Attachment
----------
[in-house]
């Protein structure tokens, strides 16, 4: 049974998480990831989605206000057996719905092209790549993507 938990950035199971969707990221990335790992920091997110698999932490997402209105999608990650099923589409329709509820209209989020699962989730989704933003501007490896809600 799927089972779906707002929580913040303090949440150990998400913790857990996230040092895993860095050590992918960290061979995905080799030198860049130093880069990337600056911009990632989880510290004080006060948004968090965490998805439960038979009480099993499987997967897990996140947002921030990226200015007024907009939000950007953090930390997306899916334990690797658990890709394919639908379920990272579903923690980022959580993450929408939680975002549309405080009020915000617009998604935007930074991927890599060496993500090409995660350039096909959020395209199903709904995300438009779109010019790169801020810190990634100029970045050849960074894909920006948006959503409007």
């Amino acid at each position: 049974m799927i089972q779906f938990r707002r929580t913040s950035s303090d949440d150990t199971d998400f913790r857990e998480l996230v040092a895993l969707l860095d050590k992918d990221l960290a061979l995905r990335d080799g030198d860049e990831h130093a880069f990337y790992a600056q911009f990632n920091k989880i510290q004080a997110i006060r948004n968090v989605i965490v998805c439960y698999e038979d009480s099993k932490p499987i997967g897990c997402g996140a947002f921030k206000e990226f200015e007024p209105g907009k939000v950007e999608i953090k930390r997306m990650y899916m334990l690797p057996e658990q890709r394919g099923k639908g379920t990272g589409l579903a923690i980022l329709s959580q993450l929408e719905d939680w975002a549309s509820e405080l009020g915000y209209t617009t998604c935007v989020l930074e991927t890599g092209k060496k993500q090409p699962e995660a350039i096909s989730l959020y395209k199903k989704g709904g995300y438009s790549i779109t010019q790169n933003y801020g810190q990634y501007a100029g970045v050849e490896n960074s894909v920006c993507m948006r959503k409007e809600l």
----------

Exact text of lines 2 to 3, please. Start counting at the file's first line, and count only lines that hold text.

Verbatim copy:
């Protein structure tokens, strides 16, 4: 049974998480990831989605206000057996719905092209790549993507 938990950035199971969707990221990335790992920091997110698999932490997402209105999608990650099923589409329709509820209209989020699962989730989704933003501007490896809600 799927089972779906707002929580913040303090949440150990998400913790857990996230040092895993860095050590992918960290061979995905080799030198860049130093880069990337600056911009990632989880510290004080006060948004968090965490998805439960038979009480099993499987997967897990996140947002921030990226200015007024907009939000950007953090930390997306899916334990690797658990890709394919639908379920990272579903923690980022959580993450929408939680975002549309405080009020915000617009998604935007930074991927890599060496993500090409995660350039096909959020395209199903709904995300438009779109010019790169801020810190990634100029970045050849960074894909920006948006959503409007």
């Amino acid at each position: 049974m799927i089972q779906f938990r707002r929580t913040s950035s303090d949440d150990t199971d998400f913790r857990e998480l996230v040092a895993l969707l860095d050590k992918d990221l960290a061979l995905r990335d080799g030198d860049e990831h130093a880069f990337y790992a600056q911009f990632n920091k989880i510290q004080a997110i006060r948004n968090v989605i965490v998805c439960y698999e038979d009480s099993k932490p499987i997967g897990c997402g996140a947002f921030k206000e990226f200015e007024p209105g907009k939000v950007e999608i953090k930390r997306m990650y899916m334990l690797p057996e658990q890709r394919g099923k639908g379920t990272g589409l579903a923690i980022l329709s959580q993450l929408e719905d939680w975002a549309s509820e405080l009020g915000y209209t617009t998604c935007v989020l930074e991927t890599g092209k060496k993500q090409p699962e995660a350039i096909s989730l959020y395209k199903k989704g709904g995300y438009s790549i779109t010019q790169n933003y801020g810190q990634y501007a100029g970045v050849e490896n960074s894909v920006c993507m948006r959503k409007e809600l």